Why did you return to become a chef?

I missed cooking, from touching the products to doing the A to Z of a dish. I prefer to be in the kitchen to being in service. I get more pleasure and satisfaction from cooking.

How often do you cook these days?

I visit different outlets daily and cook six days a week at the restaurants as I am close to my team of chefs and want to ensure that the quality of the products and dishes is maintained.

What was the first dish you cooked?

Roast chicken with mashed potatoes. When I started out, it was difficult to master the technique of cleaning the chicken and preparing it for roasting.

What is the most memorable moment in your cooking career?

It was in May 2010 when I was with Guy Savoy. We cooked a gala dinner for 40 people for Chateau Margaux at the Great Wall of China in Beijing. It was something special when you think about the history behind the Great Wall. It was a beautiful moment.

What are your favourite ingredients to work with?

I love coriander as it is light and flavourful, it lifts the flavours and gives a nice kick to the dishes, especially tuna and salads. I also love to work with seafood as I am from Brittany and we have fresh ingredients there.

I like making tuna tartare with kombu dressing, which is made of soya sauce and seaweed.

What is the most difficult ingredient to cook?

Langoustine - it is very easy to overcook it, causing the meat to be chewy and have a spongy texture. It should have a firm bite.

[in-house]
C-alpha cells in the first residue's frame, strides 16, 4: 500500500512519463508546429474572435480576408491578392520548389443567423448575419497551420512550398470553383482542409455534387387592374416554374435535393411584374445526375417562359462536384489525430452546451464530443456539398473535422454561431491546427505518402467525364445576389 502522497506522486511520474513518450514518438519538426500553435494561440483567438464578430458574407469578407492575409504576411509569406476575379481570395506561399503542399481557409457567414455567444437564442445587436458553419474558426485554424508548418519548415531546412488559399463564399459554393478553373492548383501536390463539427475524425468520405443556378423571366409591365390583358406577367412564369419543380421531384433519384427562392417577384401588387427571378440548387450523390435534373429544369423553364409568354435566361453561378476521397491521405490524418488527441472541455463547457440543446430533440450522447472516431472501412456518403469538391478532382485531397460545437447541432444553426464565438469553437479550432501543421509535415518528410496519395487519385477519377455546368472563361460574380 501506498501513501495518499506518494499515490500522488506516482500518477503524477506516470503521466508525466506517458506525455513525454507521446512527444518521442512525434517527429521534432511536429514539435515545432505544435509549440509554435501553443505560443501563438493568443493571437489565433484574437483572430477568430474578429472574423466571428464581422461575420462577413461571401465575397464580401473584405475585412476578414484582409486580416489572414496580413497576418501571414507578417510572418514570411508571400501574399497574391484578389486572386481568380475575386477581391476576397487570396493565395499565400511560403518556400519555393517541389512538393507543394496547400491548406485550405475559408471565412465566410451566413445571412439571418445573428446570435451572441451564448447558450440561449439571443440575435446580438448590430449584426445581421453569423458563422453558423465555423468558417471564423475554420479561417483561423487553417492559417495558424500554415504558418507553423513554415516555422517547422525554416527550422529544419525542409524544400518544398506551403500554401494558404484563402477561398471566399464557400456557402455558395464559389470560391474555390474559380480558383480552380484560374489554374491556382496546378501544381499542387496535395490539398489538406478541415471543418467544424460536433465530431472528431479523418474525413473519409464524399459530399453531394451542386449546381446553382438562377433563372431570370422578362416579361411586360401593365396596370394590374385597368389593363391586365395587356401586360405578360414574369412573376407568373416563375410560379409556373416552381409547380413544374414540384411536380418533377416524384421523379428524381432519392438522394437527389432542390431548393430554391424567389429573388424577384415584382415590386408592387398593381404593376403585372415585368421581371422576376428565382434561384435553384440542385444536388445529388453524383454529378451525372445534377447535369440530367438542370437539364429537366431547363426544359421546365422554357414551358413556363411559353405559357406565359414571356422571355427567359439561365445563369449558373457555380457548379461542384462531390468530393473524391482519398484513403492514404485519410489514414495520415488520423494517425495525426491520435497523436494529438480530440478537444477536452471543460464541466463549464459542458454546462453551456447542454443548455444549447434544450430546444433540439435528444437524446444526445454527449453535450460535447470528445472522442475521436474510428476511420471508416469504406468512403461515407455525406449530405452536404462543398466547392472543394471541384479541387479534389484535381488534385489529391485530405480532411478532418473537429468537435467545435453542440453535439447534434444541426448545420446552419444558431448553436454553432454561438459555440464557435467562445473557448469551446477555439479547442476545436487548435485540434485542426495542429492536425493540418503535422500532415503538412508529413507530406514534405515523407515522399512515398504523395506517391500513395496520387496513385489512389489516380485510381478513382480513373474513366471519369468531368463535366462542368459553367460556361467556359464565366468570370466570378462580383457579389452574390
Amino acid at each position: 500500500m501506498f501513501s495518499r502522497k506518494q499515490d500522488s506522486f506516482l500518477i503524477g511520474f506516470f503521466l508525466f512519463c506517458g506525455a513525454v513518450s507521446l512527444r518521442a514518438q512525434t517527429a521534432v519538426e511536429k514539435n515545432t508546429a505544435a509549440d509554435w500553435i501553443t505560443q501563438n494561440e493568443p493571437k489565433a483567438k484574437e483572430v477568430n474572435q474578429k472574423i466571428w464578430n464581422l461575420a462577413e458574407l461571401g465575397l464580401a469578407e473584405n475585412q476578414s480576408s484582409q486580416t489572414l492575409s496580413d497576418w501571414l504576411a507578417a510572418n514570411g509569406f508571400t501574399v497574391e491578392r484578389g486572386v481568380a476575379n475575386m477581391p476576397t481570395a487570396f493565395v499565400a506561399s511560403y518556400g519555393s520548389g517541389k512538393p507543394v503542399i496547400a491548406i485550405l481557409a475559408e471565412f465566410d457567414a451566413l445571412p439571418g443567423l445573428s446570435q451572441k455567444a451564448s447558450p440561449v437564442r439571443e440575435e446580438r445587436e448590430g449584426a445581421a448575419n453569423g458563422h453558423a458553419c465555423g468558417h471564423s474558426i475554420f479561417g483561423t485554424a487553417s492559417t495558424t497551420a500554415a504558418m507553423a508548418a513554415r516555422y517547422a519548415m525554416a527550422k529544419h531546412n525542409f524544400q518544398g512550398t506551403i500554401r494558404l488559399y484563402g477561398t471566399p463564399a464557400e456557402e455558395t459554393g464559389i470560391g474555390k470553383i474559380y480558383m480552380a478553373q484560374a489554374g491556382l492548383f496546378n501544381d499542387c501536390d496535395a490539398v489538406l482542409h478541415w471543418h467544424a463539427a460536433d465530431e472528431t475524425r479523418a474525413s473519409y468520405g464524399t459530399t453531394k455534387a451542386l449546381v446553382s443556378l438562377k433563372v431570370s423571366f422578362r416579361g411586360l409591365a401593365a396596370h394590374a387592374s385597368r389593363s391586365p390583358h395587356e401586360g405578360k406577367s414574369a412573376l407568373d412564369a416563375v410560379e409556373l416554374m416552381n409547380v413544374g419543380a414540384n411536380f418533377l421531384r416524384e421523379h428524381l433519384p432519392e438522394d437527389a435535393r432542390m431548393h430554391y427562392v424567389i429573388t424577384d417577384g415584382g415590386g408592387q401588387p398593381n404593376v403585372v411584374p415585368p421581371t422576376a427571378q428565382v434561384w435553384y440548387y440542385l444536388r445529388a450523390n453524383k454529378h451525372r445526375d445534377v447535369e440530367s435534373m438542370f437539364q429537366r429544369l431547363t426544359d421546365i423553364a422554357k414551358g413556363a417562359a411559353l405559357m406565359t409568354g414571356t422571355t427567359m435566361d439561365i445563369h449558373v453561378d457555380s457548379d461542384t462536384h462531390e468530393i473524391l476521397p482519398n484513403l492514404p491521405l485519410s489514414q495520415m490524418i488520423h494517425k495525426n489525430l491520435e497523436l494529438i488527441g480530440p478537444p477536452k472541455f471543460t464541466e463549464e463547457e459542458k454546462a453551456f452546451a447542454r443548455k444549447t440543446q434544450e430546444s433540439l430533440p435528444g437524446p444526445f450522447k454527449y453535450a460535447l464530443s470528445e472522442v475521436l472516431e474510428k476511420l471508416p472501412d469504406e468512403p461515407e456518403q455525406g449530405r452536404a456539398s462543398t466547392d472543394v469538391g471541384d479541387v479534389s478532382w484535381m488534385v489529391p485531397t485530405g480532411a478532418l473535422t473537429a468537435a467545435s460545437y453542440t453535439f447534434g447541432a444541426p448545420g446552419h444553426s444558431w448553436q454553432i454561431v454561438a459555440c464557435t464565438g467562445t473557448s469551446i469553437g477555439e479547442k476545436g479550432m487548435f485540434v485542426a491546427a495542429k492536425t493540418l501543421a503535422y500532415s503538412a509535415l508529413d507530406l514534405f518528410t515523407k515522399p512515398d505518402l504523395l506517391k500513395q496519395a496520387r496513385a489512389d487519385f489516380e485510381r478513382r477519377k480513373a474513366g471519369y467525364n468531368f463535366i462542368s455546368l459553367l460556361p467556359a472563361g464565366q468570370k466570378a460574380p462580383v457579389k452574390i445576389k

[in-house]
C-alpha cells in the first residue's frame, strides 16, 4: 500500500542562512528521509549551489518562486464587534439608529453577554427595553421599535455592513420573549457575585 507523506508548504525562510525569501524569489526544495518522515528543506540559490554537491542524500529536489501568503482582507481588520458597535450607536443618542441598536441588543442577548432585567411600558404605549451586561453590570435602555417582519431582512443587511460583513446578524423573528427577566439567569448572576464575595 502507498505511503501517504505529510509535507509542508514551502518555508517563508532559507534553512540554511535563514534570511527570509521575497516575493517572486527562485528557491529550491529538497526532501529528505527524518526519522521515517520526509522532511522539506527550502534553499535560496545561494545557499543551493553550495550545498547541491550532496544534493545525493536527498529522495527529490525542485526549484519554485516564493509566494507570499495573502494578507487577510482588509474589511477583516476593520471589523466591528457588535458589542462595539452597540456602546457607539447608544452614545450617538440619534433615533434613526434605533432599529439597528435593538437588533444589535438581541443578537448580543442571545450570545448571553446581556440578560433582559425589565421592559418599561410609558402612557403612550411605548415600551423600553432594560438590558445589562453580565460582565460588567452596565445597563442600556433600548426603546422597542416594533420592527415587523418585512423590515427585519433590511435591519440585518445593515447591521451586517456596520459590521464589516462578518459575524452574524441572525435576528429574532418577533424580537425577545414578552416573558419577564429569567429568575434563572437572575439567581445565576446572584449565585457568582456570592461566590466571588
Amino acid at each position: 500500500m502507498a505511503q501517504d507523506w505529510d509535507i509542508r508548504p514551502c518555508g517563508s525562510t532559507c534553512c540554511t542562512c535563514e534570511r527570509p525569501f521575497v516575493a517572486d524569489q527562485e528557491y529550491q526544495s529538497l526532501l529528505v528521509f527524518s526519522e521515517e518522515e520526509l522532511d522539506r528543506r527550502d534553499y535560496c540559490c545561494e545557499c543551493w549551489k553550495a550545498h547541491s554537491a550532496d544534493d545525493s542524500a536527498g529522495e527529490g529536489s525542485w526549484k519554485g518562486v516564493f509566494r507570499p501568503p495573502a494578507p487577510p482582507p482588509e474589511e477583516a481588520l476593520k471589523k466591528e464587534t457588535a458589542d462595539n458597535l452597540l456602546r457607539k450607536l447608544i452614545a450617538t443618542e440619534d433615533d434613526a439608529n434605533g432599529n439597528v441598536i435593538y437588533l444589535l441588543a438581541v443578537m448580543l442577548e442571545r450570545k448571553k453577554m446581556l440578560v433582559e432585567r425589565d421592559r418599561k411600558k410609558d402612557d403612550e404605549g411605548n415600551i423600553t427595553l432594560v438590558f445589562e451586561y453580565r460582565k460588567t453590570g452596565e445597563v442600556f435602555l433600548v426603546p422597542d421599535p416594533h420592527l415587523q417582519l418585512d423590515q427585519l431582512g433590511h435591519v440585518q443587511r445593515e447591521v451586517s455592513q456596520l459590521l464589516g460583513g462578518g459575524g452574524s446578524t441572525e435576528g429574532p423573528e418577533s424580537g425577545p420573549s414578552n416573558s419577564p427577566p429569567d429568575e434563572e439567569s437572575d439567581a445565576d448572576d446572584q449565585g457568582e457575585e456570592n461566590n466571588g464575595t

What are your all-time favourite Singapore dishes?

Black pepper crab from Jumbo Seafood Restaurant. I like to visit the East Coast Park branch as its seaside location reminds me of being in Brittany. The soft texture and juiciness of the meat have been maintained over the years.

I also like chicken rice from Boon Tong Kee in River Valley Road and Indian food such as tandoori chicken and chicken curry for their balance of spices.

What food do you like to eat when you are back in Brittany?

I have to eat a seafood platter, as you cannot find the same quality of seafood in Singapore.

Though the seafood can be imported here, the flavour is not the same. It consists of poached langoustine, lobsters, crabs and periwinkles (sea snails). I eat them with mayonnaise, and bread with salted butter.

How do you unwind after work?

I like to relax with a cigar, cheese platter, wine and nice company.

What are your guilty pleasures when it comes to food?

Cheeses, especially brie, St-Nectaire and Tomme de Savoie. When I eat them, I think about the months of hard work behind developing the cheeses.

What do you cook on your days off?

I cook once a week with what I can find in the supermarkets. At home, I cook dishes such as chicken ragout with capsicums and rice, beef stew or barbecued meats.

If you could pick anyone to have a meal with, who would you pick?

My parents. I do not see them often as I return to my hometown once a year. They have given me the opportunity to become a chef.

I will ask them to cook ham quiche, ginger pork and a fruit crumble for me.

For more information on Salon Gourmet 2015, go to

This article was first published on Mar 1, 2015.